On June 17, a Florida state court trial judge ruled that a particular write-in candidate is a “real” candidate, and therefore his existence as a candidate cannot be ignored. See this story. Florida’s Constitution says that when all the candidates for a particular office, including write-in candidates in the general election, are from the same party, then all voters, and not just members of that party, can vote in the primary for that office.
In this case, and several previous cases over the same issue, proponents of letting all voters vote in the primary for a particular office say that the write-in candidate only filed in order to keep the primary closed, and that the motives of the write-in candidate should be taken into consideration. But the Florida Supreme Court earlier this year, and both federal and state courts in the past, have repeatedly ruled that the motives of the write-in candidate cannot be taken into consideration.
The real problem in Florida is that over half of all partisan offices only have one candidate on the general election ballot. This is because Florida filing fees are so unreasonably high. Yet no one in Florida ever seems to notice or care that Florida’s fees stifle free elections. The fees are 6% of the annual salary, which means over $10,000 for Congress. If the filing fees were far lower, the number of general election races with only one candidate on the ballot would be far fewer.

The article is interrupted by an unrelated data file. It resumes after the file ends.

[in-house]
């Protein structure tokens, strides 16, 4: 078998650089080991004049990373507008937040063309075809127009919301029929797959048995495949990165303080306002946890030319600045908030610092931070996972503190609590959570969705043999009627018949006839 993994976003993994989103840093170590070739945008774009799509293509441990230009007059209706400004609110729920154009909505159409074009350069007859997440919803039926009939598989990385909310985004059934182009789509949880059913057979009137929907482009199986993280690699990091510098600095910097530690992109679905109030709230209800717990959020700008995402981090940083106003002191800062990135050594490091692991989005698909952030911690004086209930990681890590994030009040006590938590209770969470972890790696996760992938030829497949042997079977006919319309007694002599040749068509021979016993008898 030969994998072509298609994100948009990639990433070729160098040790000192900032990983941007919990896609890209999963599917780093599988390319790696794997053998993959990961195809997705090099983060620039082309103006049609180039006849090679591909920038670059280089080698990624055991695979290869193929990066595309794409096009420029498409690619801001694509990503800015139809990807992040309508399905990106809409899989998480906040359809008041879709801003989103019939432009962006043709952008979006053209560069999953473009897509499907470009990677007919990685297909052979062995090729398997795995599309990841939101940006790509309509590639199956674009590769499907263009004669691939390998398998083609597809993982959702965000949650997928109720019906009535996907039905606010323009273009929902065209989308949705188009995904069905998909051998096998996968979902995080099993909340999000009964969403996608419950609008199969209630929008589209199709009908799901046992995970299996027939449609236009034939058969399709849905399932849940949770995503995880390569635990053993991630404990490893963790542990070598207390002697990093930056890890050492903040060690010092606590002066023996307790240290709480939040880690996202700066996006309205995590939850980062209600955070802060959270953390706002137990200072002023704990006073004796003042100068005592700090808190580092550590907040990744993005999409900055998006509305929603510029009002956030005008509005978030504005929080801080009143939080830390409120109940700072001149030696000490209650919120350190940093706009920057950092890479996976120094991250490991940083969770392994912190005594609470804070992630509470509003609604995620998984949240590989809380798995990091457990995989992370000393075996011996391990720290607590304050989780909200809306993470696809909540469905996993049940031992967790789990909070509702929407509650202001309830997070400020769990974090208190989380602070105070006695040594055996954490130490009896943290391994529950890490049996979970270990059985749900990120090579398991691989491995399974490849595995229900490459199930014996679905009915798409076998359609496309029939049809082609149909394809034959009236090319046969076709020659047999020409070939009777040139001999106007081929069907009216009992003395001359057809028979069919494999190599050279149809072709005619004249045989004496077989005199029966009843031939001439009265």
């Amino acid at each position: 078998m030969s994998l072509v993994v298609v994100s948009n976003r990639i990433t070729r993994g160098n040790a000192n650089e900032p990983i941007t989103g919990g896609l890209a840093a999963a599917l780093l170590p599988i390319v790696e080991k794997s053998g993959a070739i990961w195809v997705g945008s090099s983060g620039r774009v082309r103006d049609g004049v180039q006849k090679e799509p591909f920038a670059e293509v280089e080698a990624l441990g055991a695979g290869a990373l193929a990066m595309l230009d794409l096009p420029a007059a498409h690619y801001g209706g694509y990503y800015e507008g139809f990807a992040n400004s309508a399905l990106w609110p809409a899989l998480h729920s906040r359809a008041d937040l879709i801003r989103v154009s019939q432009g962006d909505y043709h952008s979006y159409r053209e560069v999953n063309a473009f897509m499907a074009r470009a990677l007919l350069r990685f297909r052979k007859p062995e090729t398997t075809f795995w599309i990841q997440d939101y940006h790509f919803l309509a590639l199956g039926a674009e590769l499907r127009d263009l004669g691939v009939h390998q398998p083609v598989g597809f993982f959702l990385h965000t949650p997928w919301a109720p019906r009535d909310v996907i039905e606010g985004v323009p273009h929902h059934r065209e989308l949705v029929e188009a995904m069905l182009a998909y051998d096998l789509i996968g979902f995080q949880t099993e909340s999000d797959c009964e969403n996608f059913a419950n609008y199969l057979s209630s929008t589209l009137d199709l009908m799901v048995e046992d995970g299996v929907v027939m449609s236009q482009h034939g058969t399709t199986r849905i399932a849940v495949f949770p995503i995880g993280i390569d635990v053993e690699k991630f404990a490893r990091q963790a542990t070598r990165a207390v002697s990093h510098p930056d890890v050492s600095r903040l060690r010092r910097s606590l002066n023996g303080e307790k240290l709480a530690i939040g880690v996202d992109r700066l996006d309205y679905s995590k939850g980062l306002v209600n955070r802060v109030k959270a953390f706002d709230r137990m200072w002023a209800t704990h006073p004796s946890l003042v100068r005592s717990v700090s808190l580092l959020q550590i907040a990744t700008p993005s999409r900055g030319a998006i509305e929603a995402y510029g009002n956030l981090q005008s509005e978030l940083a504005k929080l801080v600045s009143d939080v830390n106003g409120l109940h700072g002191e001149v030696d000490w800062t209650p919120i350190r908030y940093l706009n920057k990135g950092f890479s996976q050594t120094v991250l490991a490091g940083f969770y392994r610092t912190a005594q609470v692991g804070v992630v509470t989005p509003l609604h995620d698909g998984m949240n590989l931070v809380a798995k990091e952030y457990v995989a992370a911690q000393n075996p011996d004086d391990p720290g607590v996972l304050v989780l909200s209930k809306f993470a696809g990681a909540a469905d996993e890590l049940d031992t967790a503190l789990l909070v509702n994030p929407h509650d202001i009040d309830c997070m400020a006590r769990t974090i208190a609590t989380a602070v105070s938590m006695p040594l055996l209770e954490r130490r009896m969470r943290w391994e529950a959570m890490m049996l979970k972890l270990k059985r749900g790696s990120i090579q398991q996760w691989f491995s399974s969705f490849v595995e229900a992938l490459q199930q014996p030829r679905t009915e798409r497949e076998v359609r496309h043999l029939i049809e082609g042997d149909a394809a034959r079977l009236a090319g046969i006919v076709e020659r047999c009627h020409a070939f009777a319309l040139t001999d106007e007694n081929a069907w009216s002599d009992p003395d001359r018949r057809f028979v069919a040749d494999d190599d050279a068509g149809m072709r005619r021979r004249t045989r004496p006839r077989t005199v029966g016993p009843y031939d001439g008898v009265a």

Another point the media misses is that under the U.S. Supreme Court opinion California Democratic Party v Jones, a party has a freedom of association right to avoid having its nominees chosen by members of other parties, so even if the write-in issue were resolved the other way, the party with the primary could insist that its primary not be opened up to all votes.